Have you ever had to deal with a distressed client? It’s a sinking feeling and certainly not something you want to bring to your boss. Or worse yet having to have your boss tell you. But don’t worry, you aren’t the only one, and that probably won’t be the only time it happens, after all, you are dealing with people.
Below we evaluate three ways you can help repair a client relationship before it’s too late.
1. Find The Source
As an agency you are hired on to solve a problem for a brand, whether that’s SEO, social, email or everything above and then some. One of the first steps you take when understanding why a marketing channel is a pain point is by looking for the source.
Are they sending the wrong information in an email?
Are they having trouble understanding how ad audiences work on Facebook?
You dig through data, read old emails, plug everything into new tools and dashboards until you can uncover what is wrong and use that decide where to go and what to do next.
Well, do the same thing if you can tell there is a problem brewing with the client. The same urgency you would put into turning around bad metrics needs to be a part of saving this relationship. Don’t immediately go into defensive mode when they start giving you feedback, instead listen and dive in just like you would if they were talking about a marketing problem. Identifying the real issue, the cause and then the solution (just like you would with a marketing problem) will settle and solve the problem right away.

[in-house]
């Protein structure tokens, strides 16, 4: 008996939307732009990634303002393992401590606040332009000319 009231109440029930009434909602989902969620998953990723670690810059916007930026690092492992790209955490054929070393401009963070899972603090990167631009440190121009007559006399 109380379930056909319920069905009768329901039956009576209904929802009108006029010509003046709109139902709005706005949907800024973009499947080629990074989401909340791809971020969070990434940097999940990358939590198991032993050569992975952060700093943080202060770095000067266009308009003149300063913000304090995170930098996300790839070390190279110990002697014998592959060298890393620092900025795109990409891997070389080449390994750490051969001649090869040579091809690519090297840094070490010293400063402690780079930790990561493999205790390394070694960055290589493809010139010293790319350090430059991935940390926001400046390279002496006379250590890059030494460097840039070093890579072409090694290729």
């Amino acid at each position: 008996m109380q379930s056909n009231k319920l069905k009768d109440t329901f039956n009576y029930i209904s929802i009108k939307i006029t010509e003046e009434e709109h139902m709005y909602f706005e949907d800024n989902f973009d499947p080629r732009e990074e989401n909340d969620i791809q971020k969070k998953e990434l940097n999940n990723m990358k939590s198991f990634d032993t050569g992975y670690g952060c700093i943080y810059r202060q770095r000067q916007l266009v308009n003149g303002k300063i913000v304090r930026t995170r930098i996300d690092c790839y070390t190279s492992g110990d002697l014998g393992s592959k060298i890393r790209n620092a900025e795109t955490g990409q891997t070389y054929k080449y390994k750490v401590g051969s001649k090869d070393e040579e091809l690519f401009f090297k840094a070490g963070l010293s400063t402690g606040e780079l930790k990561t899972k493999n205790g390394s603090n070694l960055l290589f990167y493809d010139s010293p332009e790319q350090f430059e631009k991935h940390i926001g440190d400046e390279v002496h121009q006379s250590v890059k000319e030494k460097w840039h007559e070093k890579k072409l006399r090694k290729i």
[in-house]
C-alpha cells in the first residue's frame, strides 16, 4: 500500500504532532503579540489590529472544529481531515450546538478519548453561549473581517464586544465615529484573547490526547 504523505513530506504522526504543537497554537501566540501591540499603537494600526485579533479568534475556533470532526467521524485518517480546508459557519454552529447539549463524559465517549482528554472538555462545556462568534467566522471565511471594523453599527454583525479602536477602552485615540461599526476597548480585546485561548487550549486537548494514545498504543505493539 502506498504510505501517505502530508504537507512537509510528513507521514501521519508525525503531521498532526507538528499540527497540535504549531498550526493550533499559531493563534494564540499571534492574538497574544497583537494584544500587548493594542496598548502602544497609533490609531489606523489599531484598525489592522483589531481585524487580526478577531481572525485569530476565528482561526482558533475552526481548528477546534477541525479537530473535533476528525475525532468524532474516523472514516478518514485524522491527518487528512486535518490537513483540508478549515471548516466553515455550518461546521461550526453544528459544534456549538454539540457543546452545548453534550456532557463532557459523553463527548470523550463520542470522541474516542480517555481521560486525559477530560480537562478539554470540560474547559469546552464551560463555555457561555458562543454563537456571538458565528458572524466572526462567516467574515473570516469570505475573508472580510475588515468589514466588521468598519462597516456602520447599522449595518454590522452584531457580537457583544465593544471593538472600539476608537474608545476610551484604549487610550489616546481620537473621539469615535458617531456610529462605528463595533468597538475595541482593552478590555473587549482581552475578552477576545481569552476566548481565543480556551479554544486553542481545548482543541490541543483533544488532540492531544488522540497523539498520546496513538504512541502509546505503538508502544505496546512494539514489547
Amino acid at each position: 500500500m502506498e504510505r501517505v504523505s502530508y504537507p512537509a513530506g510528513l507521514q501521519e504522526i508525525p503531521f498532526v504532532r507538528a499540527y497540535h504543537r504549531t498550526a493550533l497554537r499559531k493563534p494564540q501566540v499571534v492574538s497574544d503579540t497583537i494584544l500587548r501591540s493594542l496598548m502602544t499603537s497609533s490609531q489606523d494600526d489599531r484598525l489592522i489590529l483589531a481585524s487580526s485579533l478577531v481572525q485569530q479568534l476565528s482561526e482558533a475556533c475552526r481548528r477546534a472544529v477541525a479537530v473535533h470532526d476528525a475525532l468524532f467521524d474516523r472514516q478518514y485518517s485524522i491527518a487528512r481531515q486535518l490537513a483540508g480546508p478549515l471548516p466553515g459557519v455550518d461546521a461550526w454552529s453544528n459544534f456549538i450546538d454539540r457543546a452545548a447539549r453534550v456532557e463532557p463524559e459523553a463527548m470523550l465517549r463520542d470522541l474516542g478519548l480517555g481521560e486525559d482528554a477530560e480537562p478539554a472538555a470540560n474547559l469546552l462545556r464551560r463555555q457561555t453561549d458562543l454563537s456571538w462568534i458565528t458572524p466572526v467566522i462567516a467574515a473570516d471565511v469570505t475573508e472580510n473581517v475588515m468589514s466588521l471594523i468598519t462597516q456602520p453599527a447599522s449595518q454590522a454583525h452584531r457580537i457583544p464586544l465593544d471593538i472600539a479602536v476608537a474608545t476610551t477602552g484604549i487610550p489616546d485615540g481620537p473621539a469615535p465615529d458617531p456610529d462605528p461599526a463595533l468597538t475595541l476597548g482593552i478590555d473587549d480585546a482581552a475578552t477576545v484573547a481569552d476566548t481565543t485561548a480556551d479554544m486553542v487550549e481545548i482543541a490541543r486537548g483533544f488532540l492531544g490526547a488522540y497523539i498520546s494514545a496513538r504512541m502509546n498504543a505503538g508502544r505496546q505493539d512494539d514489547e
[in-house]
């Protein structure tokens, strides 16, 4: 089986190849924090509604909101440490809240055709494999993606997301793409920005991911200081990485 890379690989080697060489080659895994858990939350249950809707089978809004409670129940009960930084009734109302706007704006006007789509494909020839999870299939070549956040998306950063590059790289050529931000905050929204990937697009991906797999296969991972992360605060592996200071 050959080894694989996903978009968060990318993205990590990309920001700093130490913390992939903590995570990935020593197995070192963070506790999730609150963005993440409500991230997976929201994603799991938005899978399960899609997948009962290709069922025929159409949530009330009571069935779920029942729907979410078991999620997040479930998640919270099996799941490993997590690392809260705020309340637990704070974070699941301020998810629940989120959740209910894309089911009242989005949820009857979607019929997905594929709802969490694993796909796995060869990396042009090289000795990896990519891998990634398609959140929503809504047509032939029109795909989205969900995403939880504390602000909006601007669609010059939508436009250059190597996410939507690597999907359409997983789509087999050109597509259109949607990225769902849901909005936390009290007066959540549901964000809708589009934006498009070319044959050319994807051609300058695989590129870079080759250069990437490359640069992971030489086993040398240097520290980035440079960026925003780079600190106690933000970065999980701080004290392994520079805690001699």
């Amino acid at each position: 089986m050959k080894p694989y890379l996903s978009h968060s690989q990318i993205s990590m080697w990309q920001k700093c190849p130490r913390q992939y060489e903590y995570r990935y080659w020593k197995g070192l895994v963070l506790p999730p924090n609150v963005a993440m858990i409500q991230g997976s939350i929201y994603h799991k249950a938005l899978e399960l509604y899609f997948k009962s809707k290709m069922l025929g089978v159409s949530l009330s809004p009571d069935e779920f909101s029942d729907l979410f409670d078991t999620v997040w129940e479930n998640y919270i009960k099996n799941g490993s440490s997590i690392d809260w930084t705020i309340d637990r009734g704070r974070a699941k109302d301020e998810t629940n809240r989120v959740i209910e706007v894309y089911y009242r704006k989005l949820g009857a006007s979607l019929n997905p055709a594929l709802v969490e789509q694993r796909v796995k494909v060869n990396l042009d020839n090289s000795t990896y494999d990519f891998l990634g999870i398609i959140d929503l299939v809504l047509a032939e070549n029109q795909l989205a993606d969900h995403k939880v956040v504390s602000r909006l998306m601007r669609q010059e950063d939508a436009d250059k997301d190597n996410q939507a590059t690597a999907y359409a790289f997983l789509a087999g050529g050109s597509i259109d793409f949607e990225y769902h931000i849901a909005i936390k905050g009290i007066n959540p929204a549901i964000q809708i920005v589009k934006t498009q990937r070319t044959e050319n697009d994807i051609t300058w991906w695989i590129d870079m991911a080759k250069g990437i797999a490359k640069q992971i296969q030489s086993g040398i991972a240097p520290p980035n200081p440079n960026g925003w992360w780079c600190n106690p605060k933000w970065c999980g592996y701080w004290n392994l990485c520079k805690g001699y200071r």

2. Declare A Leader
When things get tough with clients, no one really jumps at the opportunity to head into the ring. Or maybe before things even got bad there was no defined leader on the accounts everyone was jumping into the ring offering different promises, solutions, and strategies.
Having a clear leader can solve a lot of these stressful situations. Someone that is a part of all decision-making, the point-of-contact, and is very obviously leading the team and the client to victory. This also means this person needs to be the one to hear client’s feedback (and ask for it often) so they can translate it into terms that will motivate the team to make changes and not discourage them. This leader will be the one calling the shots and taking the bullets, managing the ups and downs, and taking responsibility when a problem arises.
3. Don’t Take Feedback Too Personally
Why yes, it’s important to acknowledge any and every problem a client comes to you with it does mean that you let it kill your confidence. Now, that’s not the same thing as arguing with them on why they wrong for thinking that. What that means is you need to understand what they are saying, where they are coming from and do everything you can to fix that issue but that does not imply that feedback defines you, your team or your agency.
Take their feedback as feedback, an opportunity to hear something you need to improve to make your business better and that’s it. If we let that take away our belief in our work and ourselves then that is where the real trouble and come in. When you present the solution to this problem or even have to offer an apology, do so with confidence. The client needs to believe in you more than ever so come back to them with a solution you believe in, and it will help move everyone forward.
Wrap It Up
Your client hired you for a reason. They knew you could bring something to the table they didn’t already have and trusted the results it would bring for their brand. Don’t let anything take away from that! Do everything you can to keep the client happen and address problems right away.
If you can solve unexpected problems that come up and still execute a strategy that works, what more could a client ask for?